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Seripop culture 

Seripop’s Meant to not mean to mean to not mean to at the Anna Leonowens Gallery excites and twists how we interact with space.

Seripop’s inflatable art. courtesy of Anna Leonowens Gallery - ANFIA LIN
  • Seripop’s inflatable art. courtesy of Anna Leonowens Gallery
  • Anfia Lin

It's a partnership 12 years in the making---most marriages don't last that long, #realtalk---but what Chloe Lum and Yannick Desranleau of the Montreal-based artistic duo Seripop have is an evolving creative bond that has pushed their artistic boundaries, from musicians screenprinting concert posters in 2002 to installation work in 2007 and their current almost video-game sounding aesthetic philosophy.

"I don't know if we really think in inspiration of individual pieces," explains Lum, "rather we see all the pieces and inspiration as part of the continuum...a constant reflection on what we've done recently in the studio. Every time we do something new it unlocks different levels and you come up with dozens of different ways to potentially deploy stuff."

The most recent iteration of this creative redeployment unfolds in the Anna Leonowens Gallery this week in conjunction with the Khyber Centre for the Arts. The cryptically named exhibit Meant to not mean to mean to not mean to actually refers to a specific sculpture-like installation of inflatable objects that Lum says intends to stand in for actors, as the objects relate to each other and the space that they end up in. "We're riffing on that---how materiality and formal display can shift meanings and readings of a given work," she says.

Every Seripop show plays on that constant shift of meaning as the duo always displays its artwork in strange and unique ways---evolving, changing or outright obscuring the pieces' original intent. "One of the stars of the show is this foam [installation that] kinda looks like a couple of mountains in different bright pastel colours,"says Lum. "At a show we had in Toronto a year ago called Looming we had the foam objects on a wall covered in paper that was peeling off. It was over the paper, now it's going to be on a wall, but the paper will be hanging off of it. So, a support structure instead of the main show, but you'll see glimpses of it on the side where the gaps of the paper are---like a bulky coat rack or something, [which is] kinda ridiculous because it's this huge huge thing but almost hidden with these sheets of paper draped all over it. We really like these pointless gestures---[to create things] that are really material-intensive and then completely cover it up."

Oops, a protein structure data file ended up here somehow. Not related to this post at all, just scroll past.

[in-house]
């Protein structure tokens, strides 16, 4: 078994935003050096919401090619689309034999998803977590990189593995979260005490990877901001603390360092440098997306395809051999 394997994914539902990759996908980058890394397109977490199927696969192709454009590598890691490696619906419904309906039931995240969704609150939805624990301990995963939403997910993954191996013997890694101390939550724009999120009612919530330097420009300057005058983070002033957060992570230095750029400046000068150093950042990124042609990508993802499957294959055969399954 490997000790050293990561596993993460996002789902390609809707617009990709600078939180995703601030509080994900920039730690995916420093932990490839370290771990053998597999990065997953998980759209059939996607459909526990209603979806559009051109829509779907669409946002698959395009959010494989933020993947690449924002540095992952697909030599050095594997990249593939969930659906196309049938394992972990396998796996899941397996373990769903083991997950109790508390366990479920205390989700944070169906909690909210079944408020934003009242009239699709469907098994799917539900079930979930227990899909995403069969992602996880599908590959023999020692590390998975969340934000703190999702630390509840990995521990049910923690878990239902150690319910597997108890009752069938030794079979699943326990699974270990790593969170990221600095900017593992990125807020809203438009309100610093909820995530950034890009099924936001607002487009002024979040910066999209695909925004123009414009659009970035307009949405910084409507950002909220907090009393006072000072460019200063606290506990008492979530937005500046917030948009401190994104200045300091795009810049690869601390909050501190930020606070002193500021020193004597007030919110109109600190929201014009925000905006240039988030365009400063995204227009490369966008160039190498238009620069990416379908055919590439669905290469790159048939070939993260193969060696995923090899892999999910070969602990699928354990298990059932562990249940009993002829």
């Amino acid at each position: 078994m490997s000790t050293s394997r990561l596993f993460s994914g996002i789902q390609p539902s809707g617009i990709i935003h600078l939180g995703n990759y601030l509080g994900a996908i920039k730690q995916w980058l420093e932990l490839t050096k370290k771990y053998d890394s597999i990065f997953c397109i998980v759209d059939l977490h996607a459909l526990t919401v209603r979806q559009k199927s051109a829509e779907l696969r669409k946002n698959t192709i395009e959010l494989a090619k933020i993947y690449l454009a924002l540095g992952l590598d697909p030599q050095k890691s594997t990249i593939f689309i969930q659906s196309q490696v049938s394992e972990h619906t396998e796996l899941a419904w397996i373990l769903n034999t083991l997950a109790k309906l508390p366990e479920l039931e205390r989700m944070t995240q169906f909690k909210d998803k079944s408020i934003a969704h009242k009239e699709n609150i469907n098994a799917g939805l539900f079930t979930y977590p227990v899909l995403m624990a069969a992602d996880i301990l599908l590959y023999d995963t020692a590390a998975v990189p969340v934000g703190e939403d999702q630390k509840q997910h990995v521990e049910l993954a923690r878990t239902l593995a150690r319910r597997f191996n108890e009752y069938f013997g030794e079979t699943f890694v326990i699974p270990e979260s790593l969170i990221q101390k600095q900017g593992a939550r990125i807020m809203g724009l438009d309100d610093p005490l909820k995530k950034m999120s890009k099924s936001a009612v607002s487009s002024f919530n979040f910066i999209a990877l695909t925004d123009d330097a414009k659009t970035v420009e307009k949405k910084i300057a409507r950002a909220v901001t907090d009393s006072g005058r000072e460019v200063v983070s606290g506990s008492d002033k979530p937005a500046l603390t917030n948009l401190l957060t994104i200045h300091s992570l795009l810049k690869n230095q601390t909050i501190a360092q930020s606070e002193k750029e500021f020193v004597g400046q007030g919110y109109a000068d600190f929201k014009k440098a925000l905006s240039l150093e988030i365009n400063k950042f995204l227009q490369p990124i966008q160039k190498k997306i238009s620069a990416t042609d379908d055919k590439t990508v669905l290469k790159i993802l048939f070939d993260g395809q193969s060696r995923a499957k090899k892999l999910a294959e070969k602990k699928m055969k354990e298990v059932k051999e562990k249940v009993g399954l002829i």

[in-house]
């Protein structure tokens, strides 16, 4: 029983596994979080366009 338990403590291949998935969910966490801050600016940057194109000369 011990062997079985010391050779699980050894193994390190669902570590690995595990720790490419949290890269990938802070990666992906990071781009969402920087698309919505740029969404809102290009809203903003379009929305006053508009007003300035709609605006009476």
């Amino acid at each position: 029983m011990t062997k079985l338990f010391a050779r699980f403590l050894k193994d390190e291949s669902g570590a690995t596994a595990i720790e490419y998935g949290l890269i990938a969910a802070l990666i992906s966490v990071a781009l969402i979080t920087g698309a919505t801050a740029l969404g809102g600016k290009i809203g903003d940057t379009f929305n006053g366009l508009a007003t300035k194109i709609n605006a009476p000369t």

Material-intensive has always been Seripop's jam. Even as small-scale screenprinters, Lum and Desranleau worked with leftover paper from big factories which led them into the Candyland of Montreal's industrial zone---the nearly limitless options in the material suppliers of surrounding factories and businesses piqued their curiosity and took their art in this unexpected direction. Now, with each evolving exhibit they come bearing crates of extra pieces and endeavour to pass a taste of that manufactured and architectural passion on to you through their intuitive hanging and spontaneous organization of potential exhibit work.

"I guess the biggest hope that we could have is to spread around excitement about built environments and share that excitement with other people," says Lum. "Open up a discussion of the potentiality of built spaces, and how as humans the objects we make interact and build space. Our species spends the bulk of our time in built environments so I think it's something that, you know, is exciting to kinda exploit how we interact with."

Meant to not mean to mean to not mean to

Anna Leonowens Gallery, 1891 Granville Street

To August 9

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